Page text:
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The best oil for mayonnaise

Assessing the structural properties and physical stability of mayonnaises made with olive oil, with reference to its phenolic content and composition. A very detailed investigation has finally shed some light on this relatively unknown topic. We asked Professor Paola Pittia and Doctor Carla Di Mattia from the University of Teramo to describe their most recent findings, detailed in their paper "Role of olive oil phenolics in physical properties and stability of mayonnaise-like emulsions”, published in the prestigious Food Chemistry magazine

Lorenzo Cerretani

The best oil for mayonnaise

The paper written by Paola Pittia and Carla Di Mattia, from the University of Teramo, was published in issue no. 213, pages 369-370, of the prestigious scientific magazine Food Chemistry.

The purpose of the investigation was to assess the structural properties and physical stability of mayonnaises made with olive oil, in relation to their phenolic content and composition.
To this aim, mayonnaise samples were prepared using either extra virgin olive oils, which contain high levels of phenolic compounds, or purified olive oil, enriched with different amounts of either a phenolic extract obtained from olive pulp or oleuropein.

The oils employed (a Leccino-Gentile di Chieti blend, a Coratina single varietal extra virgin and a purified olive oil) and the extract were characterised from a chemical viewpoint, determining their phenolic content and composition; the extract was then added to the purified oil, at levels that would match the phenol content in the extra virgin oils used for the trial.

The mayonnaises were then examined to determine the size and distribution of the oil droplets,their microstructure, textural and rheological properties. The results obtained indicate that the addition of phenolic molecules determined substantial changes in the dispersion level of the mayonnaise-like emulsions, their microstructure and physical stability, and this was particularly evident in the samples made with purified olive oil enriched with high levels of oleuropein.

Measurements of texture and viscosity revealed that large amounts of this compound cause a poor dispersion of the fatty particles, a coarse and irregular texture of the mayonnaise and overall, an unsatisfactory consistency and firmness. These drawbacks however disappeared when a phenolic extract containing high levels of hydroxytyrosol was added to the mayonnaise samples. These findings suggest that the properties of mayonnaise not only depend on the overall content of phenols in the oil, but also on the type of molecules present.

More in general, the research confirms the technological importance of phenolic compounds, and oleuropein in particular, their ability to affect the chemical and textural properties of emulsions, and hence, their quality and stability.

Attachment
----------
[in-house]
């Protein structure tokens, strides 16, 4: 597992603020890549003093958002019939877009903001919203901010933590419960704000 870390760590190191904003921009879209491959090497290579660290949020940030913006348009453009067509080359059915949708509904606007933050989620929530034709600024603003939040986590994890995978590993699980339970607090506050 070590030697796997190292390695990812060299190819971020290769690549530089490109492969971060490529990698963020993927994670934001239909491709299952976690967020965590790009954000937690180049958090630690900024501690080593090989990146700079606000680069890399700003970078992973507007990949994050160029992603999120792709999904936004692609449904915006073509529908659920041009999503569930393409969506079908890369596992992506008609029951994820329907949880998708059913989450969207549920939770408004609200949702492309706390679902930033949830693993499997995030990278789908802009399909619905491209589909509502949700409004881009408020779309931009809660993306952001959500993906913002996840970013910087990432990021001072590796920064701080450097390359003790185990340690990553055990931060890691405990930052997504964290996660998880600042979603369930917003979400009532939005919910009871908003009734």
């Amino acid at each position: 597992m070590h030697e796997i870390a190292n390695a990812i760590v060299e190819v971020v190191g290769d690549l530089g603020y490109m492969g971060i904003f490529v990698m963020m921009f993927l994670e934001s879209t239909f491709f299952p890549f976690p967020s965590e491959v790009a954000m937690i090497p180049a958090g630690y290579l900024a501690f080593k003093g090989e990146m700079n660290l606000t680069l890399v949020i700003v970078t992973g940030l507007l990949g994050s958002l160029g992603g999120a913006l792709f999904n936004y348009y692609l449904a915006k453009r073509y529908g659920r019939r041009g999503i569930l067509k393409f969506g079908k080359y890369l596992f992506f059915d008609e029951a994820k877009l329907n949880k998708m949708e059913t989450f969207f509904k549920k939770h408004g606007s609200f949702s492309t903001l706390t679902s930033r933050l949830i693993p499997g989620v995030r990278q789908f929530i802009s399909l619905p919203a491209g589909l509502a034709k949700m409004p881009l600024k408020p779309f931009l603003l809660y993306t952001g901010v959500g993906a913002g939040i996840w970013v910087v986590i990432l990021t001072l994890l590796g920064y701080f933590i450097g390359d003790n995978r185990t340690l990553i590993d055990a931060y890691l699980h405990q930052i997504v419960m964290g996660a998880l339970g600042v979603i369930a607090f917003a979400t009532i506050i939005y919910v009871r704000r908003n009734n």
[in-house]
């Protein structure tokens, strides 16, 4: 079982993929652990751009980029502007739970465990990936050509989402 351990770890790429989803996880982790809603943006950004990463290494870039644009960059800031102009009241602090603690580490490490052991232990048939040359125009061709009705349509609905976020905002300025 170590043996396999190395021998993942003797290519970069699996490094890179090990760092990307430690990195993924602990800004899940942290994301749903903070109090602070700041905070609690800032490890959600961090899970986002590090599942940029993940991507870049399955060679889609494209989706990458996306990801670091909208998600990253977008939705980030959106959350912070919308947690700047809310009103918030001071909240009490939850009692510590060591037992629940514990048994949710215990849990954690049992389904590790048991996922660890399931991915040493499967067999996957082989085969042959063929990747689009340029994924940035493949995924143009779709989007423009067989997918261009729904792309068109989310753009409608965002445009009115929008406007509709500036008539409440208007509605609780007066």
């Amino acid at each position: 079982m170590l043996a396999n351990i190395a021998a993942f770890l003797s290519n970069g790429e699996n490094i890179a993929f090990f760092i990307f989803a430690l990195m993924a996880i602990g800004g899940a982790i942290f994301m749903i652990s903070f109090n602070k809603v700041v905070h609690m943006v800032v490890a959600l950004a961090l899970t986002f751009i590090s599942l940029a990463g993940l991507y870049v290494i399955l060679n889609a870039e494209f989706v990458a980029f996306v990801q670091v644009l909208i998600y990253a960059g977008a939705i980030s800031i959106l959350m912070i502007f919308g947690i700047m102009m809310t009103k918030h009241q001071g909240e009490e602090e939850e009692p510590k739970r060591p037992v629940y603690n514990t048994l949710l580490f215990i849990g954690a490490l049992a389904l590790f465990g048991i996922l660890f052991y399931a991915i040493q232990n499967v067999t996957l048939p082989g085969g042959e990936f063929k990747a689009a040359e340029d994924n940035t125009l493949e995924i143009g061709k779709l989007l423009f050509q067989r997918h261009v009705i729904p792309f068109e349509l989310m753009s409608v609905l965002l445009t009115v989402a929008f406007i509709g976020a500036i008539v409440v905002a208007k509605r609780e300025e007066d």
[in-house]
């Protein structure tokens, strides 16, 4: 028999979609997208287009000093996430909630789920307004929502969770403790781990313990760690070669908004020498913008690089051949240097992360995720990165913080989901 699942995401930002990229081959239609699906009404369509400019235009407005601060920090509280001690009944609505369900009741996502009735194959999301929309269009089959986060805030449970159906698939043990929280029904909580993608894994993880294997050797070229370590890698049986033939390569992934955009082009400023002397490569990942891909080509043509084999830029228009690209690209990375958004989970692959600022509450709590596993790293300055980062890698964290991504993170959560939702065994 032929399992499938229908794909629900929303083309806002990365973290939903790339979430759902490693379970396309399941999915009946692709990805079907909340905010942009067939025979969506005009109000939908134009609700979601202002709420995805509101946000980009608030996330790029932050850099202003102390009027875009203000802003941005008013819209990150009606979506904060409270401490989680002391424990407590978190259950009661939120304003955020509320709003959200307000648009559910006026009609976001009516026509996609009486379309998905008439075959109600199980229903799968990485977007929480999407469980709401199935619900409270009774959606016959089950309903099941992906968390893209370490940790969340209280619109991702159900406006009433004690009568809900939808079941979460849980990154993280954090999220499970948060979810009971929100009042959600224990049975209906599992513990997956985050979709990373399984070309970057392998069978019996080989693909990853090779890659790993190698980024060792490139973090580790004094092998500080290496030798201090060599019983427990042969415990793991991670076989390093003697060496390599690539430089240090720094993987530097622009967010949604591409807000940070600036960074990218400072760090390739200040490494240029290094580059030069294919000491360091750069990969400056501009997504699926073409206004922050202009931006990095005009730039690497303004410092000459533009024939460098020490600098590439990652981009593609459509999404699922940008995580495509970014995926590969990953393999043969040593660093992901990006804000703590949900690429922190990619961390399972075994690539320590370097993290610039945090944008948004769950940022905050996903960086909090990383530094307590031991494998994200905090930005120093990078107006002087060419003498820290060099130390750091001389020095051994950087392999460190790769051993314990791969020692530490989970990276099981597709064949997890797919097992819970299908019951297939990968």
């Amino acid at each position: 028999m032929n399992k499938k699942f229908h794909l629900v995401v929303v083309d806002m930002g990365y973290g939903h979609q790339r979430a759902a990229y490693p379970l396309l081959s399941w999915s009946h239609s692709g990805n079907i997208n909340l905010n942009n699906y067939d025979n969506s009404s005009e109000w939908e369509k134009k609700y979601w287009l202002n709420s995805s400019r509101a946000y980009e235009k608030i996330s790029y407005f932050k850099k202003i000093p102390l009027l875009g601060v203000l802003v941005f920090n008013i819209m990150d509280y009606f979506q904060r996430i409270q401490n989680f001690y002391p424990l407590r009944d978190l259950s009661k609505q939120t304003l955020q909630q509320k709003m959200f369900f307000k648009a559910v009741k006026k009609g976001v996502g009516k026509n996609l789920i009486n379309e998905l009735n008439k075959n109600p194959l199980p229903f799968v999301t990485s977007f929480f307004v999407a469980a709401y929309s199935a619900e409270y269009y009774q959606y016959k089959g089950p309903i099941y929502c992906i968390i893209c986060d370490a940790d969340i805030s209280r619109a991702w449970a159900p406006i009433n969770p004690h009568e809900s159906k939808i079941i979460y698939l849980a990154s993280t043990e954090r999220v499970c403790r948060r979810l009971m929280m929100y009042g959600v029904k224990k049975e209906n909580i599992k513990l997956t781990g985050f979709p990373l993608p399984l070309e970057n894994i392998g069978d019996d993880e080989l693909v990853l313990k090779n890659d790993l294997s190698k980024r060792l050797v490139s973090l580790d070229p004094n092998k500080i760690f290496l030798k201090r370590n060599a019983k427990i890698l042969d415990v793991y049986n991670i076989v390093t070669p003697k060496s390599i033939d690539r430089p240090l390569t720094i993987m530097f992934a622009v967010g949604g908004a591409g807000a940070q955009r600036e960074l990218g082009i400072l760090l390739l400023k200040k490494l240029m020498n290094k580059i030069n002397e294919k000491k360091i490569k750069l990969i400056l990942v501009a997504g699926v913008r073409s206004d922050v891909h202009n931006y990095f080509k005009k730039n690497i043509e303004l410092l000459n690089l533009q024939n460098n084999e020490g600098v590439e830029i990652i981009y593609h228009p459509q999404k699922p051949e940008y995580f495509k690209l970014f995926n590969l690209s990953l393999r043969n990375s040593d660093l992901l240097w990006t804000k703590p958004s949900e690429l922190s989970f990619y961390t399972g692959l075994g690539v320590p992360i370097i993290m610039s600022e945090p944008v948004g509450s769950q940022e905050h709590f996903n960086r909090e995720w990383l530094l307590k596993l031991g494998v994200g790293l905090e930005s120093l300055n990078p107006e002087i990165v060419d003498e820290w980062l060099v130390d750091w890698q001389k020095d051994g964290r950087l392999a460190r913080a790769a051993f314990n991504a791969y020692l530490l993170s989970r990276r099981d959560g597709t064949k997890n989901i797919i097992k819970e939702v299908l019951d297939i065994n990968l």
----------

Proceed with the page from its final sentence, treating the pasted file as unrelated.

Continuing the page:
Where did you get the idea for this investigation?

For quite a few years now our research group has been investigating the technological properties of phenolic molecules in emulsified systems; many of these compounds have an amphiphilic structure, and therefore possess surface properties and interfere with the stability of the oil/water interface. If at first our interest was focused on the antioxidizing properties of the phenolic molecules present in olive oil, and how they affect emulsion-like systems, we soon realized that their effect on the physical properties of these emulsions was equally important. If present, these molecules can make it extremely difficult to disperse the oil droplets in these mayonnaise-like systems. From that moment on, we started investigating the technological properties of olive oil, exploring other complex systems such as, for instance, oleogels.

What are the practical applications of this interesting study?

The end aim of this investigation, which is included in the Doctorate research work carried out by our collaborator, Ms Veronica Giacintucci, is to characterise the technological properties of extra virgin olive oil in relation to its composition, minor compounds content and the effect of additives in making it suitable for usages other than a simple dressing ingredient. By understanding the processes behind the poor performance of olive oil in emulsion-like systems, we may find a solution to this problem, so that it can be used for a greater variety of food formulations.

In the light of these results, what message do you think we can send to the non-professional consumer?

We often hear consumers complain that extra virgin olive oil is “heavy” and therefore not suitable for any use other than dressing. An important message, in our opinion, is that the complexity of extra virgin oil certainly affects its use as an ingredient in other preparations. By studying its technological properties we could perhaps define the ideal chemical characteristics and composition an oil should have to be used in a given food matrix.

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